Standing before a packed room at National Press Club on Thursday, LIGO executive director David Reitze made a declaration that was decades in the making: “Ladies and gentlemen we have detected gravitational waves. We did it.”
The signal, which hit LIGO’s two detectors on 14 September before the observatory’s revamped detectors had even begun their science run, was created by two black holes that spiraled into one another and merged. Computational modeling suggests the two objects—29 and 36 times the mass of the sun—coalesced to create a black hole of 62 solar masses.
Aerial view showing the expansiveness of LIGO's interferometers. Here, one full arm of the Hanford interferometer is shown, reaching 4 km into the desert.Photo: Caltech/MIT/LIGO Lab
The difference between the sum of those two initial masses and the final black hole mass—some three times the mass of the sun—was released as energy in the form of gravitational waves. This “storm” in space-time, as physicist Kip Thorne called it, very briefly produced 50 times more power than all the stars in the universe put together. A portion of the wave traveled for 1.3 billion years before finally reaching Earth and the LIGO detectors.
LIGO, which consists of detectors in Livingston, Louisiana and Hanford, Washington, is an interferometer that is designed to detect strains in space-time, tiny changes in the length of 4-kilometer-long arms.
This signal, dubbed GW150914, shifted the relative length of those arms by a miniscule amount, a small fraction of the diameter of the proton. But it was dramatic in the detectors. Each showed the characteristic “chirp” of the merger of two massive objects, a slide-whistle-like signal of displacement that gets stronger and higher in frequency over time.
There is little doubt among the LIGO collaborators that this was a real gravitational wave. Based on their analysis, the team estimates this sort of signal could occur by chance in the detectors no more than once in about 200,000 years.
But what does that number actually mean? And how did they get it?
It comes from the team’s way of tackling noise. The extraordinary sensitivity of LIGO’s detectors and their position on the Earth means they are able to pick up a lot of vibrations, including passing trucks, earthquakes, and the crash of distant ocean waves.
“We have a bevy of instruments that measure environmental noise,” LIGO co-founder Rainer Weiss explained at the press conference. “Everything we could think of has an instrument that measures it.” The team scours that information, along with roughly 100,000 signals monitoring the detector itself, Weiss says, to account for sources of noise might mimic a signal.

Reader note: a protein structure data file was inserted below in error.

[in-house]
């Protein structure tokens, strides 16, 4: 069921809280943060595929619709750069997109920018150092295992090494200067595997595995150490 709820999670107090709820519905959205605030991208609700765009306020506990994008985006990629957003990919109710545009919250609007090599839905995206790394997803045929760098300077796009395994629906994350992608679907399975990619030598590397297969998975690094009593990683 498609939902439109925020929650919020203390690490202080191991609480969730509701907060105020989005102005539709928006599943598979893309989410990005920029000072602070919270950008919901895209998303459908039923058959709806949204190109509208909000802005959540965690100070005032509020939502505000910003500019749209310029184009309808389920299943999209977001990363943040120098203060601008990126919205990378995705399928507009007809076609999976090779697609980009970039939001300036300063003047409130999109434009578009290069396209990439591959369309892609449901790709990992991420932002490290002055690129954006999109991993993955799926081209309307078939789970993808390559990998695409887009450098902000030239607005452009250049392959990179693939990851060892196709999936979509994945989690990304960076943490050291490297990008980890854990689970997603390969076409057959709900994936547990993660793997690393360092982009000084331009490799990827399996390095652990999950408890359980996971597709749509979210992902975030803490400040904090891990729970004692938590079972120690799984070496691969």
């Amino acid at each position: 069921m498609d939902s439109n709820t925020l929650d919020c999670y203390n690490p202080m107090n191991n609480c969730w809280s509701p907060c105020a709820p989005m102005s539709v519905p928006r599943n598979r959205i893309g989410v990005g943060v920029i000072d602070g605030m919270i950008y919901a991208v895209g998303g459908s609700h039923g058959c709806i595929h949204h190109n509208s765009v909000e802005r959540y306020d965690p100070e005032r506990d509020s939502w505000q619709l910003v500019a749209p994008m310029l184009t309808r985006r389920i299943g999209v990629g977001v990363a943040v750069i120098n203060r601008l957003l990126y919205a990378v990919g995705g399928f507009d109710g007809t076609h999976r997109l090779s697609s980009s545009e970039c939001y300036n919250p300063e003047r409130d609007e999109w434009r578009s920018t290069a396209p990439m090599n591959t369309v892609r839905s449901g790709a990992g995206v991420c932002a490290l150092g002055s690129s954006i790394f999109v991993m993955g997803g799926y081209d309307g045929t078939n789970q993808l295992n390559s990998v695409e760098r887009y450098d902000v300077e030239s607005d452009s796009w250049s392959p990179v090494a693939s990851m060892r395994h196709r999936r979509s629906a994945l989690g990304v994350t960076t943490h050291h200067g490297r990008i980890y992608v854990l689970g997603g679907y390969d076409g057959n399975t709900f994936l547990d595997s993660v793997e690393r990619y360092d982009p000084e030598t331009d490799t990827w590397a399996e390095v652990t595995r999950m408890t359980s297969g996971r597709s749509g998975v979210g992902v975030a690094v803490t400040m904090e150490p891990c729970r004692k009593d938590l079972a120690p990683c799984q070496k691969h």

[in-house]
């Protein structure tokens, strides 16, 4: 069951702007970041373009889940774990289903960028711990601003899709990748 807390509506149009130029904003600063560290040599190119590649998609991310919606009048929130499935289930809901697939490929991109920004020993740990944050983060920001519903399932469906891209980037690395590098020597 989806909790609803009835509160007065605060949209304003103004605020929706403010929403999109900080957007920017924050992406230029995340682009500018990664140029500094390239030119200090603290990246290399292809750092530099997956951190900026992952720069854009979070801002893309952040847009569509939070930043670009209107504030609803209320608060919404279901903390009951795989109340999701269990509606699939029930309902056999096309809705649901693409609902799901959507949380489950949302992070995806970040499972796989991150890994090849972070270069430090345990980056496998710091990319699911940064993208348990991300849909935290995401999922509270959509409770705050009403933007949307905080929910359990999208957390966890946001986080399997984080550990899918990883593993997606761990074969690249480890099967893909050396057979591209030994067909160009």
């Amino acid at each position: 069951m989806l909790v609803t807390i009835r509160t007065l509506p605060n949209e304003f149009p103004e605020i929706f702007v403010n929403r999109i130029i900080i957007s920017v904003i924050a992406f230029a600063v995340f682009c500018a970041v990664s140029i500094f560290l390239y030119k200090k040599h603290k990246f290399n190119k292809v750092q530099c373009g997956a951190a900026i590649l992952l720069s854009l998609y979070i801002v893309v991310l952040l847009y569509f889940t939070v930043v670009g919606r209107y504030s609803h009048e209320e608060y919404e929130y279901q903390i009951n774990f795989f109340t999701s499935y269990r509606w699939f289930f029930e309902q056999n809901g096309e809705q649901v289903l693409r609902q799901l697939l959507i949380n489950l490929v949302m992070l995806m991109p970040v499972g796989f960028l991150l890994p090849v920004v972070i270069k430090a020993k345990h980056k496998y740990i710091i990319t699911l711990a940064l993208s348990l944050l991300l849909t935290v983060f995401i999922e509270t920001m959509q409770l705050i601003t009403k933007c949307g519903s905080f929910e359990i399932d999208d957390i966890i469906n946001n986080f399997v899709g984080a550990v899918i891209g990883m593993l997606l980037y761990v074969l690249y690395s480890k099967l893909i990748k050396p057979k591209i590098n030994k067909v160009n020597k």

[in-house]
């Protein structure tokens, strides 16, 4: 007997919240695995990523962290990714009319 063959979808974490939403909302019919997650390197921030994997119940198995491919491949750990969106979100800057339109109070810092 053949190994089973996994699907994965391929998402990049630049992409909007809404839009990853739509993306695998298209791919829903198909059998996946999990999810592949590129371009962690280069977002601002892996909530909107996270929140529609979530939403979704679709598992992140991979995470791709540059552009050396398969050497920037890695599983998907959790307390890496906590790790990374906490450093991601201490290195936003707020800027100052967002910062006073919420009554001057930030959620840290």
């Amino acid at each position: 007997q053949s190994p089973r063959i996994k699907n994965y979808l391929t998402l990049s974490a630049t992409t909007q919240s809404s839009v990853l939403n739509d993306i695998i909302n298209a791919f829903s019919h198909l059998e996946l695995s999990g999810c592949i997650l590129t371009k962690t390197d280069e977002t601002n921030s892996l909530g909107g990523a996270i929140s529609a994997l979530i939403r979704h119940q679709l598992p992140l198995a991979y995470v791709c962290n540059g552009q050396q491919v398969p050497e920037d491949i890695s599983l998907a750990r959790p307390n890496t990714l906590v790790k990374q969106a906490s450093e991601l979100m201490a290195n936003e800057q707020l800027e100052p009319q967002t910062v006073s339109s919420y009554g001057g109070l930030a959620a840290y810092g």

A problematic vibration from outside the system will trigger a veto of the data around that time, so that the data won’t be used. But a lot of noise still remains—little “pings” happen many times a minute, Neil Cornish, a member of the LIGO collaboration based at Montana State University, told IEEE Spectrum.
There is no single attributable source for that noise, though Cornish says mechanical oscillations in the detector are often to blame. The problem with the noise is that it creates wiggles, and at some point, by chance, it could conceivably create a wiggle that looks just like a gravitational wave.
This constant but irregular noise can’t easily be modeled and subtracted out—instead the team members have to find another way to measure it while they hunt for signals. “The whole reason our searches are so expensive and take so long is [that] we have to estimate our background,” Cornish says.
The team does this with a lot of computational work: when a candidate signal is identified in both detectors, the data is time-shifted to see whether the agreement between the signals disappears with this shift (a gravitational wave should reach both LIGO detectors within milliseconds).
By shifting the data over and over again by different miniscule amounts of time, the team can measure the chance of randomly finding a bit of noise in one detector that matches what’s found in the other. The process is equivalent to simulating many years of detector operation: “With a few days worth of data, we can generate the equivalent of 100,000 years of observations just by shifting it,” Cornish says. “Every time we report a result in LIGO the computational cost is not in analyzing the data as it comes in. That’s easy. It’s the tens or hundreds of thousands of time shifts that we apply to every piece of data to do our calculations.”
The search is helped when you know what to look for. In the case of GW150914, the team ran two different kinds of searches, one which assumed nothing about the form of the signal, and the other of which applied templates to the data based on computational models of what a double black hole merger might look like. The 1-in-more-than-200,000 years result comes from this latter method.
It’s expected to be the first of many detections to come.
Rachel Courtland, an unabashed astronomy aficionado, is a former senior associate editor at Spectrum. She now works in the editorial department at Nature. At Spectrum, she wrote about a variety of engineering efforts, including the quest for energy-producing fusion at the National Ignition Facility and the hunt for dark matter using an ultraquiet radio receiver. In 2014, she received a Neal Award for her feature on shrinking transistors and how the semiconductor industry talks about the challenge.